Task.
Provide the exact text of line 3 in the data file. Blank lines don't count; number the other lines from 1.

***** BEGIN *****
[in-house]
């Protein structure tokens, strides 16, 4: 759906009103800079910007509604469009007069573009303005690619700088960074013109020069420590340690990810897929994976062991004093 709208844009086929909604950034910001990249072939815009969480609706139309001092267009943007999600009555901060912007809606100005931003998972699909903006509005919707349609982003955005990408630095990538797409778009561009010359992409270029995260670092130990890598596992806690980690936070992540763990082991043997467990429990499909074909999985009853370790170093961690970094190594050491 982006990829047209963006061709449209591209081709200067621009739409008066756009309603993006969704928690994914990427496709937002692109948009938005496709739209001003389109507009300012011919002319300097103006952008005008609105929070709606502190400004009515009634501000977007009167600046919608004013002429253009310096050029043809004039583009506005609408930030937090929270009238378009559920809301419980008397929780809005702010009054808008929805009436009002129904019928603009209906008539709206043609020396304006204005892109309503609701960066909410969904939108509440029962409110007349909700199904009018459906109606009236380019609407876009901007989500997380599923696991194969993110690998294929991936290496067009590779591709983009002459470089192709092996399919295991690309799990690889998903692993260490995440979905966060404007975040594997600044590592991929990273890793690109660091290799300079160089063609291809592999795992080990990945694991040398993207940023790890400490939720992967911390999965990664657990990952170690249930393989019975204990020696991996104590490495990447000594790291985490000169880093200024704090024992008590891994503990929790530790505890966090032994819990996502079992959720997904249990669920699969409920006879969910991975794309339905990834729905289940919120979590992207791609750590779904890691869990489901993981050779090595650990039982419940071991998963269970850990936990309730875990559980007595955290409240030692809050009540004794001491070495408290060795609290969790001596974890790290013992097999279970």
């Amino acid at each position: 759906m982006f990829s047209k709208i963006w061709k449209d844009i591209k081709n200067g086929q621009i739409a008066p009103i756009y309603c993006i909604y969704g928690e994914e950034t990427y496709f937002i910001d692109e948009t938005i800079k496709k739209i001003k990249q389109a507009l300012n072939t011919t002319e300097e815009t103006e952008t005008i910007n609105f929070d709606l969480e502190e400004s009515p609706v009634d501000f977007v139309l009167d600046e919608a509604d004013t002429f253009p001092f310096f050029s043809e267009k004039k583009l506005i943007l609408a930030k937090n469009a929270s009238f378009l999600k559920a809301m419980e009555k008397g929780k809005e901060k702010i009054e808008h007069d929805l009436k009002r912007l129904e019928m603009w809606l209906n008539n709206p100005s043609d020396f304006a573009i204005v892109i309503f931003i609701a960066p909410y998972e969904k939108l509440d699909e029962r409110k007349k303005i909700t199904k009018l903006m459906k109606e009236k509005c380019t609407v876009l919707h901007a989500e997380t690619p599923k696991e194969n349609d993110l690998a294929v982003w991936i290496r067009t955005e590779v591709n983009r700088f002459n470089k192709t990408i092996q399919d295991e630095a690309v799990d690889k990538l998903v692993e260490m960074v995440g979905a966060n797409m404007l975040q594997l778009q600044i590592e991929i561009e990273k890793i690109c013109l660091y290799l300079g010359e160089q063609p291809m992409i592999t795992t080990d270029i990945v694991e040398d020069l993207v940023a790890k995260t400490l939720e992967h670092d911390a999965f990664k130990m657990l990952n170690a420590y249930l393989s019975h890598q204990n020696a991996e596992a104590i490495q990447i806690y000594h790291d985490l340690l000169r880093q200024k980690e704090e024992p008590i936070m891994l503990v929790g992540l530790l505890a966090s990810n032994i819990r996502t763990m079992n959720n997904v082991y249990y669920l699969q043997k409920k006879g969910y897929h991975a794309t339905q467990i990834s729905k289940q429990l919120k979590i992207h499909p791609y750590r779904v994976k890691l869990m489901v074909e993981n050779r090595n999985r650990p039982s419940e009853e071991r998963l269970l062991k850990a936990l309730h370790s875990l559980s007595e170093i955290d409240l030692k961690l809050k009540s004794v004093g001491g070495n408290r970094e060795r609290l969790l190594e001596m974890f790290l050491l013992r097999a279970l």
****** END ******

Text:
């Amino acid at each position: 759906m982006f990829s047209k709208i963006w061709k449209d844009i591209k081709n200067g086929q621009i739409a008066p009103i756009y309603c993006i909604y969704g928690e994914e950034t990427y496709f937002i910001d692109e948009t938005i800079k496709k739209i001003k990249q389109a507009l300012n072939t011919t002319e300097e815009t103006e952008t005008i910007n609105f929070d709606l969480e502190e400004s009515p609706v009634d501000f977007v139309l009167d600046e919608a509604d004013t002429f253009p001092f310096f050029s043809e267009k004039k583009l506005i943007l609408a930030k937090n469009a929270s009238f378009l999600k559920a809301m419980e009555k008397g929780k809005e901060k702010i009054e808008h007069d929805l009436k009002r912007l129904e019928m603009w809606l209906n008539n709206p100005s043609d020396f304006a573009i204005v892109i309503f931003i609701a960066p909410y998972e969904k939108l509440d699909e029962r409110k007349k303005i909700t199904k009018l903006m459906k109606e009236k509005c380019t609407v876009l919707h901007a989500e997380t690619p599923k696991e194969n349609d993110l690998a294929v982003w991936i290496r067009t955005e590779v591709n983009r700088f002459n470089k192709t990408i092996q399919d295991e630095a690309v799990d690889k990538l998903v692993e260490m960074v995440g979905a966060n797409m404007l975040q594997l778009q600044i590592e991929i561009e990273k890793i690109c013109l660091y290799l300079g010359e160089q063609p291809m992409i592999t795992t080990d270029i990945v694991e040398d020069l993207v940023a790890k995260t400490l939720e992967h670092d911390a999965f990664k130990m657990l990952n170690a420590y249930l393989s019975h890598q204990n020696a991996e596992a104590i490495q990447i806690y000594h790291d985490l340690l000169r880093q200024k980690e704090e024992p008590i936070m891994l503990v929790g992540l530790l505890a966090s990810n032994i819990r996502t763990m079992n959720n997904v082991y249990y669920l699969q043997k409920k006879g969910y897929h991975a794309t339905q467990i990834s729905k289940q429990l919120k979590i992207h499909p791609y750590r779904v994976k890691l869990m489901v074909e993981n050779r090595n999985r650990p039982s419940e009853e071991r998963l269970l062991k850990a936990l309730h370790s875990l559980s007595e170093i955290d409240l030692k961690l809050k009540s004794v004093g001491g070495n408290r970094e060795r609290l969790l190594e001596m974890f790290l050491l013992r097999a279970l």